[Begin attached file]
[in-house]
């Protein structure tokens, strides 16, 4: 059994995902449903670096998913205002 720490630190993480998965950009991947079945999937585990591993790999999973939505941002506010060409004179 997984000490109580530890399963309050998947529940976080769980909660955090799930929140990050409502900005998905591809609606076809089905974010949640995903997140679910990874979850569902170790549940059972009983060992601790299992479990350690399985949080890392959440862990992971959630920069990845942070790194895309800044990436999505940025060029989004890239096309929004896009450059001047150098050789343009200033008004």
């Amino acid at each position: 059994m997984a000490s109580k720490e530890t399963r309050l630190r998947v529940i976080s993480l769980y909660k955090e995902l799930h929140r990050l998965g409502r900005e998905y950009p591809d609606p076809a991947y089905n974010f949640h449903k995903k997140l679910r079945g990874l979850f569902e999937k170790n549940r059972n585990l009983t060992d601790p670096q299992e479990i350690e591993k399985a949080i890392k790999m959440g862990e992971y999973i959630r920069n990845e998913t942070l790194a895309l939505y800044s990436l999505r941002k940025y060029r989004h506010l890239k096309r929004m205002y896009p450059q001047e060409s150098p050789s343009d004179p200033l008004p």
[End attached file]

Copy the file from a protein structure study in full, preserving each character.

[in-house]
């Protein structure tokens, strides 16, 4: 059994995902449903670096998913205002 720490630190993480998965950009991947079945999937585990591993790999999973939505941002506010060409004179 997984000490109580530890399963309050998947529940976080769980909660955090799930929140990050409502900005998905591809609606076809089905974010949640995903997140679910990874979850569902170790549940059972009983060992601790299992479990350690399985949080890392959440862990992971959630920069990845942070790194895309800044990436999505940025060029989004890239096309929004896009450059001047150098050789343009200033008004």
């Amino acid at each position: 059994m997984a000490s109580k720490e530890t399963r309050l630190r998947v529940i976080s993480l769980y909660k955090e995902l799930h929140r990050l998965g409502r900005e998905y950009p591809d609606p076809a991947y089905n974010f949640h449903k995903k997140l679910r079945g990874l979850f569902e999937k170790n549940r059972n585990l009983t060992d601790p670096q299992e479990i350690e591993k399985a949080i890392k790999m959440g862990e992971y999973i959630r920069n990845e998913t942070l790194a895309l939505y800044s990436l999505r941002k940025y060029r989004h506010l890239k096309r929004m205002y896009p450059q001047e060409s150098p050789s343009d004179p200033l008004p």